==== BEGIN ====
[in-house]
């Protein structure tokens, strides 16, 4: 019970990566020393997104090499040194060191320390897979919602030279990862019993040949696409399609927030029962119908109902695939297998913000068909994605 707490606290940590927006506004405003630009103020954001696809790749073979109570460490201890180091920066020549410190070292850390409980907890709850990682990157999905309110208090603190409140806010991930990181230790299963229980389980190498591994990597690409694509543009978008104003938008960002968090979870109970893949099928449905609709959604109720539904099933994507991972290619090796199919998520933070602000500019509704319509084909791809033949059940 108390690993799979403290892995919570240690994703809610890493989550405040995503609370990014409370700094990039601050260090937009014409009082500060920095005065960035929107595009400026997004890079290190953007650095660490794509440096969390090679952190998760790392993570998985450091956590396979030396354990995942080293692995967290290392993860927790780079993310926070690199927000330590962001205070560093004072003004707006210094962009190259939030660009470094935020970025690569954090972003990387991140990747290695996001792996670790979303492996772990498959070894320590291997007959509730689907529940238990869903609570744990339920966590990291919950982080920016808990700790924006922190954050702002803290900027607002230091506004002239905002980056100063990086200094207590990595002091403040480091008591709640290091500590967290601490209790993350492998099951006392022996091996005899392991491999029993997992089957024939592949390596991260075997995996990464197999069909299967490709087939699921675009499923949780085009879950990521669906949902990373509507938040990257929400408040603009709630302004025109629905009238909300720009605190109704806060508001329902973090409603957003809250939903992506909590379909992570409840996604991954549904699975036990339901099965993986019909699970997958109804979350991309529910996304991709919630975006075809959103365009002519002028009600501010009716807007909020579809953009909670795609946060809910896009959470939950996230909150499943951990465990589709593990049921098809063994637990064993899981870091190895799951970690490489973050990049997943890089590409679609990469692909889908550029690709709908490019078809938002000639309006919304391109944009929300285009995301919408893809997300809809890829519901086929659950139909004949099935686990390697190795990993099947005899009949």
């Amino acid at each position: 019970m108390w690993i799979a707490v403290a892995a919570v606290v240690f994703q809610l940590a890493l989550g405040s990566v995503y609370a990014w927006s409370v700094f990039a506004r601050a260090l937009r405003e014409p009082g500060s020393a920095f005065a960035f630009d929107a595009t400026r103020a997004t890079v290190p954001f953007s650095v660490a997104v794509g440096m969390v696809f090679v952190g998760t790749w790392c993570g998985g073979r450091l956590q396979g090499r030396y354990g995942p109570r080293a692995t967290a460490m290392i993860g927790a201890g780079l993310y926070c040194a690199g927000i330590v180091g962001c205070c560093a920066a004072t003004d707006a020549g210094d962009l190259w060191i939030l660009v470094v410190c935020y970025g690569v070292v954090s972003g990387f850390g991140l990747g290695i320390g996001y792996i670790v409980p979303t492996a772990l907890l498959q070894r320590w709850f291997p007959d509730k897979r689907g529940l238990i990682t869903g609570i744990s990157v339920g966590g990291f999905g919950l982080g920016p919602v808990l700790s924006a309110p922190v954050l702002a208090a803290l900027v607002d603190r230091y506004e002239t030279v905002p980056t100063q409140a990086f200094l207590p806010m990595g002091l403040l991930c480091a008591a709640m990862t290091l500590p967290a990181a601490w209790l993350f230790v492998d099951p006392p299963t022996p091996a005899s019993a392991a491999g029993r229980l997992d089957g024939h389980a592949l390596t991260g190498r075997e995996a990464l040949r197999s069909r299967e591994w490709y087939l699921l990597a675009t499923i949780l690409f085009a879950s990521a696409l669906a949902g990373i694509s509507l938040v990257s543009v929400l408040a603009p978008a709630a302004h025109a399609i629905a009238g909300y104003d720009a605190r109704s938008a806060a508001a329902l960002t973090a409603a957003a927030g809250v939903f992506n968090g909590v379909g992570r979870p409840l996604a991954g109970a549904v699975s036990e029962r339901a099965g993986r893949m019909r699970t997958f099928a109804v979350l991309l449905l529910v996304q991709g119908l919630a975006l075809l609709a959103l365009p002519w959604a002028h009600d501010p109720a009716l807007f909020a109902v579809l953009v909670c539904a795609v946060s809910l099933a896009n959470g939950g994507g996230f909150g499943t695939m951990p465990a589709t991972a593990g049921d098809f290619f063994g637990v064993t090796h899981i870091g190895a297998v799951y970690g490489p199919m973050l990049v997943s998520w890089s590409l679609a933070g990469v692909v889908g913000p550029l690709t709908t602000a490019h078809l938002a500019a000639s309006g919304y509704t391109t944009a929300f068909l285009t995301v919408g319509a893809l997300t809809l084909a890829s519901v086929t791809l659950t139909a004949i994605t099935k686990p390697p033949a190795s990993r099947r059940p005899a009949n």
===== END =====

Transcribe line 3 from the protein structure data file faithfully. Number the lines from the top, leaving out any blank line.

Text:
């Amino acid at each position: 019970m108390w690993i799979a707490v403290a892995a919570v606290v240690f994703q809610l940590a890493l989550g405040s990566v995503y609370a990014w927006s409370v700094f990039a506004r601050a260090l937009r405003e014409p009082g500060s020393a920095f005065a960035f630009d929107a595009t400026r103020a997004t890079v290190p954001f953007s650095v660490a997104v794509g440096m969390v696809f090679v952190g998760t790749w790392c993570g998985g073979r450091l956590q396979g090499r030396y354990g995942p109570r080293a692995t967290a460490m290392i993860g927790a201890g780079l993310y926070c040194a690199g927000i330590v180091g962001c205070c560093a920066a004072t003004d707006a020549g210094d962009l190259w060191i939030l660009v470094v410190c935020y970025g690569v070292v954090s972003g990387f850390g991140l990747g290695i320390g996001y792996i670790v409980p979303t492996a772990l907890l498959q070894r320590w709850f291997p007959d509730k897979r689907g529940l238990i990682t869903g609570i744990s990157v339920g966590g990291f999905g919950l982080g920016p919602v808990l700790s924006a309110p922190v954050l702002a208090a803290l900027v607002d603190r230091y506004e002239t030279v905002p980056t100063q409140a990086f200094l207590p806010m990595g002091l403040l991930c480091a008591a709640m990862t290091l500590p967290a990181a601490w209790l993350f230790v492998d099951p006392p299963t022996p091996a005899s019993a392991a491999g029993r229980l997992d089957g024939h389980a592949l390596t991260g190498r075997e995996a990464l040949r197999s069909r299967e591994w490709y087939l699921l990597a675009t499923i949780l690409f085009a879950s990521a696409l669906a949902g990373i694509s509507l938040v990257s543009v929400l408040a603009p978008a709630a302004h025109a399609i629905a009238g909300y104003d720009a605190r109704s938008a806060a508001a329902l960002t973090a409603a957003a927030g809250v939903f992506n968090g909590v379909g992570r979870p409840l996604a991954g109970a549904v699975s036990e029962r339901a099965g993986r893949m019909r699970t997958f099928a109804v979350l991309l449905l529910v996304q991709g119908l919630a975006l075809l609709a959103l365009p002519w959604a002028h009600d501010p109720a009716l807007f909020a109902v579809l953009v909670c539904a795609v946060s809910l099933a896009n959470g939950g994507g996230f909150g499943t695939m951990p465990a589709t991972a593990g049921d098809f290619f063994g637990v064993t090796h899981i870091g190895a297998v799951y970690g490489p199919m973050l990049v997943s998520w890089s590409l679609a933070g990469v692909v889908g913000p550029l690709t709908t602000a490019h078809l938002a500019a000639s309006g919304y509704t391109t944009a929300f068909l285009t995301v919408g319509a893809l997300t809809l084909a890829s519901v086929t791809l659950t139909a004949i994605t099935k686990p390697p033949a190795s990993r099947r059940p005899a009949n």